I’ve bought them on Amazon, Vitacost and at Sprouts.

  4. Thank you for the ideas! I’m working to get the pantry well stocked again before winter. One thing I’ll be buying a lot of is canned chicken. I have been pleasantly surprised by how many recipes I can use it in.

  5. Thanks so much for this! I’ve started stocking up since your original post and now have beans and oats stocked up. I wonder if you have any suggestions about where to get gluten free flour blends in bulk at a reasonable price? I can buy a little over a 2 lb. bag of Bob’s Red Mill 1-for-1 gluten free flour for $7.80 at Big Lots, but even though that’s the best price I’ve found, it’s not great. There must be somewhere to buy it in bulk.

  6. I used to do a better job at keeping a stocked pantry than I’m doing right now. I do have a 5 gallon bucket (each) of flour, sugar, and rice. Unfortunately, we are trying to feed one of my sons a gluten free diet right now because we suspect he may have Celiac disease. If he does, that will change at least some of my cooking. I count on using my flour and noodles for frugal meal ideas.

    As for the vitamins, have you ever priced them on Amazon? For a while I found that the extra vitamin D I was getting for my kids was cheapest if I purchased it there via the subscribe and save.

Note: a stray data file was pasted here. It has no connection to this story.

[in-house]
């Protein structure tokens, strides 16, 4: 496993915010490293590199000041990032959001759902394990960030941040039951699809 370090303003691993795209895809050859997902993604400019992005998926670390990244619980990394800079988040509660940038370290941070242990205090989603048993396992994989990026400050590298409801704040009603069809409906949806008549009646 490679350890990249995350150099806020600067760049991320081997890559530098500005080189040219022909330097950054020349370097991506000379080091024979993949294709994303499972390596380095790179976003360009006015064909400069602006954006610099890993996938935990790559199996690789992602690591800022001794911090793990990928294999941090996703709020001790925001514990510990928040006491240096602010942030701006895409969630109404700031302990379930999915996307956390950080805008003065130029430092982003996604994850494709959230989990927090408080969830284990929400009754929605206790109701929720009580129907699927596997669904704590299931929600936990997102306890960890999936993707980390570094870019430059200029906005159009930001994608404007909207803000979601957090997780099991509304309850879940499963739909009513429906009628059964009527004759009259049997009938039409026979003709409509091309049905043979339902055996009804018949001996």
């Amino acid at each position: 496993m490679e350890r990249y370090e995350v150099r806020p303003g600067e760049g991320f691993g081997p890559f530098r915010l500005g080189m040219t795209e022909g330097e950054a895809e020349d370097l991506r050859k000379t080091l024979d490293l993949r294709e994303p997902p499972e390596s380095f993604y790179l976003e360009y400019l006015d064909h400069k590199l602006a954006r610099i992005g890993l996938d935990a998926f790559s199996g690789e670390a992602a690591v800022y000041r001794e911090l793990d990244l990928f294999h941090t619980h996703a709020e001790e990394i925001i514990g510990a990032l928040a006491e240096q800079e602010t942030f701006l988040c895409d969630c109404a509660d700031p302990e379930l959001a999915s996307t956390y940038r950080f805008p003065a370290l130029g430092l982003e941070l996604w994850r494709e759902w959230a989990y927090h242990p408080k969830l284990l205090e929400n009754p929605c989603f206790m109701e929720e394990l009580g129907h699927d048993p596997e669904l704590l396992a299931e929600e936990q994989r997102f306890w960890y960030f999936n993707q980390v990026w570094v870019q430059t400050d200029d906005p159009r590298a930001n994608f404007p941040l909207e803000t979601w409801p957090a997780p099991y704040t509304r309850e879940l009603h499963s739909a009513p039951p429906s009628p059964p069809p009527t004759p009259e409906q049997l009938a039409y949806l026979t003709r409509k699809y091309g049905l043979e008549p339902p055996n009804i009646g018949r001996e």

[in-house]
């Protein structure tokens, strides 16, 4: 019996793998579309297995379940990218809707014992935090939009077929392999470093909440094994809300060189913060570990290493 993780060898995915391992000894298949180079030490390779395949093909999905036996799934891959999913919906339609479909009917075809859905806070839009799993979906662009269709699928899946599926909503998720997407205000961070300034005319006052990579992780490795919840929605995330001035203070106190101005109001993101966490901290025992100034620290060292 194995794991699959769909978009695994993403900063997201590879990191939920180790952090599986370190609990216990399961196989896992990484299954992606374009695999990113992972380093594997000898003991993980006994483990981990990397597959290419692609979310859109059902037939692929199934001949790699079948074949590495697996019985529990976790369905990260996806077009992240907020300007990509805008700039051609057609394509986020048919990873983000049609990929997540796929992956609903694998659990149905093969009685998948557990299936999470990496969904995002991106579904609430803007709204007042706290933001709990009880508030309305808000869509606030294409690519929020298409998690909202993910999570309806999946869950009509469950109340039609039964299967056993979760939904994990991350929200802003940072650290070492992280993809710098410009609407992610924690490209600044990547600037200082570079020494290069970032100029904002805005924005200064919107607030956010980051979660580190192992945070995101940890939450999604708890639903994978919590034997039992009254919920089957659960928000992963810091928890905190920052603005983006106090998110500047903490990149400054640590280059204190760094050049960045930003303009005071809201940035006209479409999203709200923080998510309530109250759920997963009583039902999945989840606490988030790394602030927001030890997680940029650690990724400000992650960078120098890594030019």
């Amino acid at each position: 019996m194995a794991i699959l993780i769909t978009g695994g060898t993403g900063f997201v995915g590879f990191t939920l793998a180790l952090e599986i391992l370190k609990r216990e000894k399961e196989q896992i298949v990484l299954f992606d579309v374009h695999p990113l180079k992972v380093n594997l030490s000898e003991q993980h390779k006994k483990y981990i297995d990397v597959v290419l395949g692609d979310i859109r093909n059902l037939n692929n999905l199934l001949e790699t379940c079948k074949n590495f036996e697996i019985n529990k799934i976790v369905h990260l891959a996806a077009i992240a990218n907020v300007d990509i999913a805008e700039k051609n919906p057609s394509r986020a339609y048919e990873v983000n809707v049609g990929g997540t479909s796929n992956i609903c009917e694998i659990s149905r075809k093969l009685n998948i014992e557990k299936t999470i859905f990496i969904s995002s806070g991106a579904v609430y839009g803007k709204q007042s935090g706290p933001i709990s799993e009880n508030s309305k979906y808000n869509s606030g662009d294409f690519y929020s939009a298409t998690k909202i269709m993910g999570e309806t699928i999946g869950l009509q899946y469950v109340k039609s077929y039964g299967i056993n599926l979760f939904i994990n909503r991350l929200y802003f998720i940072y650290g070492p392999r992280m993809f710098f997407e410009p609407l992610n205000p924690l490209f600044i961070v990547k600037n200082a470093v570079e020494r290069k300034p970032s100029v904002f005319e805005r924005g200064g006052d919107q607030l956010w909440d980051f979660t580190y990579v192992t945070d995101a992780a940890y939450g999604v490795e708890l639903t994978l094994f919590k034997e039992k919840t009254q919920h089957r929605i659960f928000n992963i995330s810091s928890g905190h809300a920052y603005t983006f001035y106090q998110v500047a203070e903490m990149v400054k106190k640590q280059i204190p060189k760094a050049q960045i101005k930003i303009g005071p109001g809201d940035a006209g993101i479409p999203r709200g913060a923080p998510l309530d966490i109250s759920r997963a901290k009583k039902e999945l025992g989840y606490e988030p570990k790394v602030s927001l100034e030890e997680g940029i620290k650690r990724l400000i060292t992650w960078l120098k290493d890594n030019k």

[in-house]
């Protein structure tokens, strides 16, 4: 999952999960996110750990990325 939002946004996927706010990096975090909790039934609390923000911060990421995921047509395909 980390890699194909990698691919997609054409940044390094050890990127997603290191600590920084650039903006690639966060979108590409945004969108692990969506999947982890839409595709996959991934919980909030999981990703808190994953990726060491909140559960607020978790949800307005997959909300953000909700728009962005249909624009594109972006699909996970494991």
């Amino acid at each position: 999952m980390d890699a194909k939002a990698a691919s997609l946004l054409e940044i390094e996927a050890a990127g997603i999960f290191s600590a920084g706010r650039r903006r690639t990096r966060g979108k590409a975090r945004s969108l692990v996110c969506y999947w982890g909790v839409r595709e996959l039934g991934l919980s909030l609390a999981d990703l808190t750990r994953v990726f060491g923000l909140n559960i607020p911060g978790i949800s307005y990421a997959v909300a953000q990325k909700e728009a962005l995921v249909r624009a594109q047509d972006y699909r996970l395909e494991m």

7. Melissa,

    Click on Cook, Learn, Bulk Foods and Grains for info on bulk items. Off the top of my head, I would check Azure Standard for bulk gluten-free flour blends, but I would also consider making it myself if I were looking for gluten-free flour. The blogs [i]Cannelle et Vanille[/i] and [i]Tartlette[/i] are great for recipes where they make their own gluten-free flour blends. These are both professional pastry chefs who have gone gluten free and they have some great ratios. If you purchase a new grain grinder (I talk about them on my bulk foods page) you can also grind your own bulk grains for flour to save money.